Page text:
The land is alive in Iceland, and there is evidence of that everywhere one turns: Lava flows from erupting volcanoes, steam rises from hillsides, hot-spring geysers burst forth, and waterfalls roar from above. Many of the country’s most beautiful sites are also extremely accessible. Here are seven stops that every first-time visitor should see.
Thingvellir National Park
The first stop on the Golden Circle itinerary is Thingvellir National Park, 30 miles northeast of Reykjavík. Located on the northern shore of the largest body of water in Iceland, Lake Thingvallavatn, this 57,000-acre park is set between the North American and Eurasian tectonic plates. Dramatic fissures cut through the landscape, and visitors can even snorkel or dive between them in the clear waters of the lake. Not only is the park notable for its geologic history, but it also holds a place in the history of Iceland: It was the site of the country’s first open-air parliament from 930 to 1798. Tour the visitor center before taking a self-guided walk to see Öxarárfoss crashing over a 39-foot cliff, and then pass an adorable white-clapboard chapel built in 1859. Thingvellir was added to the UNESCO World Heritage List in 2004.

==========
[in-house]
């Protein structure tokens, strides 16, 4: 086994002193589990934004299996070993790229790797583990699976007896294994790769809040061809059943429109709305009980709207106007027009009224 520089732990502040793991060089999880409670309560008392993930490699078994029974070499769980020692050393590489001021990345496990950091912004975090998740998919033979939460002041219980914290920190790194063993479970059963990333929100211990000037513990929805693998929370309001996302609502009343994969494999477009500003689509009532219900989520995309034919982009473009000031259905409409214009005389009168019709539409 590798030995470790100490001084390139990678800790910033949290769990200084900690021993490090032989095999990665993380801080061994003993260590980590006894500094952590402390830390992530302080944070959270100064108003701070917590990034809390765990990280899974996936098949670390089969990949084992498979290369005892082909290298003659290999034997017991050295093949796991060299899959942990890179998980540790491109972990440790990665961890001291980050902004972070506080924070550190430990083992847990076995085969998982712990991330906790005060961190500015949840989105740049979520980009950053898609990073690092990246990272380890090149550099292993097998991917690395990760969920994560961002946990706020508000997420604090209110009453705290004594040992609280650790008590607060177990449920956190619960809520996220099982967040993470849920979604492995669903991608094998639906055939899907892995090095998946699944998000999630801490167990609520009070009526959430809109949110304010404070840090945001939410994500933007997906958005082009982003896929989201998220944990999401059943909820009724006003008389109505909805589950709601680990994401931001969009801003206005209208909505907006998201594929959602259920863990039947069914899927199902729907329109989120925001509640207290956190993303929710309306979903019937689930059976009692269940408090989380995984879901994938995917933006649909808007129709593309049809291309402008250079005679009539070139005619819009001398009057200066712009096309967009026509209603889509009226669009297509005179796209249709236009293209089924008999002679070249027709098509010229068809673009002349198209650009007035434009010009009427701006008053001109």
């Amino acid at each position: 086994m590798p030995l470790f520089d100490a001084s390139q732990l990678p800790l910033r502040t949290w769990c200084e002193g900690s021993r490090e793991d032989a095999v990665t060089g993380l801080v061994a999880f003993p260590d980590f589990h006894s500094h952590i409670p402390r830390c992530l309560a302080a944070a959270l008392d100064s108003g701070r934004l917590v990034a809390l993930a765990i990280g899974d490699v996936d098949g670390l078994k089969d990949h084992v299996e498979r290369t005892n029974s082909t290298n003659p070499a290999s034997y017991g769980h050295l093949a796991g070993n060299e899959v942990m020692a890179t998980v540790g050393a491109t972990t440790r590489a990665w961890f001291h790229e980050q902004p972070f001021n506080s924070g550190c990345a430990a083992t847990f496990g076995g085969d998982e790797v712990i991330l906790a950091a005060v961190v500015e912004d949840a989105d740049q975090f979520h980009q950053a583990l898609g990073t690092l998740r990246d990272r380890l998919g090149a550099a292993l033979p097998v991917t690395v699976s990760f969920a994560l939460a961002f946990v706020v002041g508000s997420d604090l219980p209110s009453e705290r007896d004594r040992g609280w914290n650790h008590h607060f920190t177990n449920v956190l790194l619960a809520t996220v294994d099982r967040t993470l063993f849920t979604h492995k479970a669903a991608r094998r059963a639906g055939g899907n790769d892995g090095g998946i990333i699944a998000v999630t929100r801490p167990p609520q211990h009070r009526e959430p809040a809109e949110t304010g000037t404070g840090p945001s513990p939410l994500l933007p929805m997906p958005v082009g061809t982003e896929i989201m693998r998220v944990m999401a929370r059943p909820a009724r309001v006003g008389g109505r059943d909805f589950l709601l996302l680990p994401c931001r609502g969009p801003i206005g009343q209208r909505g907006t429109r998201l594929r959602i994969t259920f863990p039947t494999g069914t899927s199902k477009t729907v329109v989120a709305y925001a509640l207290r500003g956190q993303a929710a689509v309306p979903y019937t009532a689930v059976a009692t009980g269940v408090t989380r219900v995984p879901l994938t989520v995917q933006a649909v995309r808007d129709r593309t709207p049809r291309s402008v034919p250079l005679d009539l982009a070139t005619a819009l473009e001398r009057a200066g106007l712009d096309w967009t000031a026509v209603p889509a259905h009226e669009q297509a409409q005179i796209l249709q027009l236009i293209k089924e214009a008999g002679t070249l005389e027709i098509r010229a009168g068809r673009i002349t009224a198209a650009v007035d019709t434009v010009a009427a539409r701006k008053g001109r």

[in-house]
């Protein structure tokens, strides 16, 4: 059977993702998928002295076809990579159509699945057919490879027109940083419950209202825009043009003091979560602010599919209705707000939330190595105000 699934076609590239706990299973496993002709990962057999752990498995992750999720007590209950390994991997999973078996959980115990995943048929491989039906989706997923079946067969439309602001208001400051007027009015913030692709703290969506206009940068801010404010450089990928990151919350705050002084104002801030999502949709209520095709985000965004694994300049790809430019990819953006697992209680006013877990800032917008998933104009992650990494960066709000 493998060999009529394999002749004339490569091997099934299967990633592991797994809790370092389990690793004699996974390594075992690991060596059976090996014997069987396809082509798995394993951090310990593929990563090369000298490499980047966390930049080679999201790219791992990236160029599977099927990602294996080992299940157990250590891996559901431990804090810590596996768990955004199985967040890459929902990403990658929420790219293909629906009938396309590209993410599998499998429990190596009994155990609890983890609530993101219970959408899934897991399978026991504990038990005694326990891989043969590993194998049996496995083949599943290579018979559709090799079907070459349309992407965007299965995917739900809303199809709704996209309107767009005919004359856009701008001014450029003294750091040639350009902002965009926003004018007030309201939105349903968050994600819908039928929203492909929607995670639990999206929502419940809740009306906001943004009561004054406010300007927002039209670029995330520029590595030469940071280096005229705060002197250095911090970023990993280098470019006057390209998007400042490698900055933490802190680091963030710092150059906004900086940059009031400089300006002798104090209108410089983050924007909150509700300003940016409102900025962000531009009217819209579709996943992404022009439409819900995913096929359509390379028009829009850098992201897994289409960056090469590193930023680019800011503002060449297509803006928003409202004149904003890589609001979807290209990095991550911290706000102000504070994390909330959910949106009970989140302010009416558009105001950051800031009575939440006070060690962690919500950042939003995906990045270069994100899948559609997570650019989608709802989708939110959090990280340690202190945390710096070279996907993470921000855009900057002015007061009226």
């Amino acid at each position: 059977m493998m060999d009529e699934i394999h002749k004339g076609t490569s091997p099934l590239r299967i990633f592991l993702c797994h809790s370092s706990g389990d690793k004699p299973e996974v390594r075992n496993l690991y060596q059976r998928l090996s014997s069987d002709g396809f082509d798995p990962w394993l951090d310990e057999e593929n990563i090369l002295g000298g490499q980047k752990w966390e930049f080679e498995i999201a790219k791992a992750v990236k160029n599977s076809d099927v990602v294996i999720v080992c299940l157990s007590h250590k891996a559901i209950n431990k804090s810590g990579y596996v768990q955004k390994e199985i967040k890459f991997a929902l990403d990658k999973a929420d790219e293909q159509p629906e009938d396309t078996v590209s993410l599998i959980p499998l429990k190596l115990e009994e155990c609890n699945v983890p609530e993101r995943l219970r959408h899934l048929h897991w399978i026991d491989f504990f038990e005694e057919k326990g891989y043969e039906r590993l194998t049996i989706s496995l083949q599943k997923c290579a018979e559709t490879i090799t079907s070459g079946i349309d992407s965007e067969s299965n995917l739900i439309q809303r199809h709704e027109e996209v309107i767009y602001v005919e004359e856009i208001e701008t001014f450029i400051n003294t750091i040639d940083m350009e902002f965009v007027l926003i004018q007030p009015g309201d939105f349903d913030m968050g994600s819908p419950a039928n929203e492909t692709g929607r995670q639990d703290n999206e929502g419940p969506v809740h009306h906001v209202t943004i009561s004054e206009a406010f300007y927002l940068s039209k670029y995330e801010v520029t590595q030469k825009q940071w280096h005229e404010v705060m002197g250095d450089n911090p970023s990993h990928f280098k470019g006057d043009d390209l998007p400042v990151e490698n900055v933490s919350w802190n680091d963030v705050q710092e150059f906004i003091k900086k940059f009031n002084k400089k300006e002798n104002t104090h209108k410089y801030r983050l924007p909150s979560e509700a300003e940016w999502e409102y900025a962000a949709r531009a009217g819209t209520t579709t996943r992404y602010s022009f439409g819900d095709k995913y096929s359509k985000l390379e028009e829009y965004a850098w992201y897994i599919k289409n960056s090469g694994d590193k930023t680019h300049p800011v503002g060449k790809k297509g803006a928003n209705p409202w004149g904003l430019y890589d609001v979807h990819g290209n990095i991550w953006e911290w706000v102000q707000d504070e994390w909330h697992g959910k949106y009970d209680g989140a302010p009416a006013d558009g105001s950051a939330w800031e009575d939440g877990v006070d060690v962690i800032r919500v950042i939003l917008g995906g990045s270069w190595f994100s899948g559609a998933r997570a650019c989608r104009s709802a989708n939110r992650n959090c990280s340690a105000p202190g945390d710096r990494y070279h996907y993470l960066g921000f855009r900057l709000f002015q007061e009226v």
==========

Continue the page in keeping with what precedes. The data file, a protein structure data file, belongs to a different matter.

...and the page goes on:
Geysir Geothermal Area
The Geysir geothermal area is another well-known stop along the Golden Circle. This Haukadalur Valley site is free to visitors and contains bubbling mud pots, sulfur-laden fumaroles and gushing geysers. The word “geyser” comes from Geysir, the name (meaning “the spouter”) of a currently inactive geyser that was known to spew almost 260 feet in the air. Today, the showstopper is Strokkur (“a churn”), which erupts every four or five minutes. Have your camera ready and set it on “slo-mo” to capture the best shot.